The Xbox One isn't having the most successful of launches. It launched at a higher price than its competitors, but it's becoming clear that it isn't as powerful as Sony's less expensive PlayStation 4. Recent sales data seem to show the PlayStation 4 outselling the Xbox One at a brisk pace. January's NPD data (as reported by Engadget) looks particularly troublesome for Microsoft's new console. This makes it no surprise that Microsoft recently announced a price cut for the new TitanFall Xbox One console bundle. It amounts to a $50 price cut for the console, with the game as a free digital download.
While such cuts would likely help sales, doing so could only be considered a move of desperation on a console that is already a loss leader. It also shows a lack of focus on the console's root problem. Namely, how does Microsoft reverse the current sales trend on a console that is weaker in power but more expensive than its direct competition?
One of the Xbox One's biggest strengths is the potential of the Kinect, but that potential is currently unrealized. The console launched in November with a paltry number of games to showcase the new and improved Kinect sensor, and using it to navigate the console's UI is hit–and-miss. According to a teardown done by IHS, the Kinect accounts for around $75 of the console's manufacturing cost. This means that it accounts for the majority of the $100 price difference between the Xbox One versus the PlayStation 4.
However, the idea of removing the Kinect from being bundled with the console is far from a good one. By leaving it as part of the console, developers can count on it being there, giving it a guaranteed install base and thus avoiding a big hurdle that the original Kinect encountered. If the install base is anything less than 100%, it means that any developer has to make a gamble in using the Kinect. With a guaranteed install base, developers can at least know that the gameplay isn't going to be relegated to a niche segment of the platform. This also means they can make the Kinect an integral part of their games, as opposed to making it a throwaway addition to the gameplay.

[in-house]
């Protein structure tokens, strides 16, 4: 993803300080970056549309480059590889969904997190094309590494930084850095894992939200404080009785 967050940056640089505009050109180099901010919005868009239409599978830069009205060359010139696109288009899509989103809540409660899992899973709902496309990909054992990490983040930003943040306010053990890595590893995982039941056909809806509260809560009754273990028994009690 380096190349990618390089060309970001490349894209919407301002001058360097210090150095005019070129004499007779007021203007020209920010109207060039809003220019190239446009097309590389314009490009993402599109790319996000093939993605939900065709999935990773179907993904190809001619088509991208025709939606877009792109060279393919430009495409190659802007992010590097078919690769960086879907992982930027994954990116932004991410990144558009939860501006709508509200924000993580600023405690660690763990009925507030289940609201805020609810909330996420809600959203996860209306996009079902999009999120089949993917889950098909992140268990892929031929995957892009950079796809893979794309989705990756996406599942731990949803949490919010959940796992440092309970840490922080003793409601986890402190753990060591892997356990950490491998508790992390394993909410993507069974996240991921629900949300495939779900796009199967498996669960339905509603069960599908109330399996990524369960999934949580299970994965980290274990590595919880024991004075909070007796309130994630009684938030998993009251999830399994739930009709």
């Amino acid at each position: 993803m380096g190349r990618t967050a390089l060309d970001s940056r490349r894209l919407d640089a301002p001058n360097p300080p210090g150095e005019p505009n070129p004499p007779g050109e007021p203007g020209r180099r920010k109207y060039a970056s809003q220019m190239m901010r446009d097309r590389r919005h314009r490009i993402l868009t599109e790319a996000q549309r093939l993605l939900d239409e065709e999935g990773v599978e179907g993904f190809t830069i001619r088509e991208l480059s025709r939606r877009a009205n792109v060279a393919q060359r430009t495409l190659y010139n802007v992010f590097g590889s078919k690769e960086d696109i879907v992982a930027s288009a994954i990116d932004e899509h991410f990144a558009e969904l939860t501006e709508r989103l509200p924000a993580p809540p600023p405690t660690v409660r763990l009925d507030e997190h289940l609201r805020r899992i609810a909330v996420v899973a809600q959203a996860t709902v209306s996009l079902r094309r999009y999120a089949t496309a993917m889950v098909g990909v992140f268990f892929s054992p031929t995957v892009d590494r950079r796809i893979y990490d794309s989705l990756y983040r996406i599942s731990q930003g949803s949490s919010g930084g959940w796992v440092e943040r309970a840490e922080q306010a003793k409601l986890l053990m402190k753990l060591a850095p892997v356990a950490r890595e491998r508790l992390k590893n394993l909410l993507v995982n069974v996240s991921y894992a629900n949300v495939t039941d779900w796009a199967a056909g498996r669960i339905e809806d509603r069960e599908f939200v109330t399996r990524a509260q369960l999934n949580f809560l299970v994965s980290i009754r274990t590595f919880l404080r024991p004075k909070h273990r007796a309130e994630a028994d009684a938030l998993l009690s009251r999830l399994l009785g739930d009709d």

Rather than give up the biggest technological advantage it has, Microsoft needs to justify the Kinect's inclusion in the first place. Pushing out updates to address the UI navigation issues with the Kinect is a start. Microsoft also needs to increase its efforts in courting developers to create games that use the Kinect in a manner that is core to the gameplay. It's incredible that the console didn't launch with such an offering, other than a dance game. Meanwhile, the near lack of any noteworthy Kinect-centric releases slated for 2014 is something approaching madness. Games like Fantasia: Music Evolved and Kinect Sports Rivals are a start, but there should be far more than one game every six months to justify the mandatory inclusion of the Kinect.
Microsoft's salvation isn't going to come from price cuts on a console that already represents a loss for every unit sold. It also isn't going to come in the form of cutting a major system feature like the Kinect to help shave off the cost. Microsoft made a huge commitment when it chose to include the new Kinect with the Xbox One console, and it had a lot of faith in the device in doing so. What Microsoft needs to do now is deliver on the Kinect's potential, rather than leaving it as an anchor on a console that already has enough issues gaining momentum.
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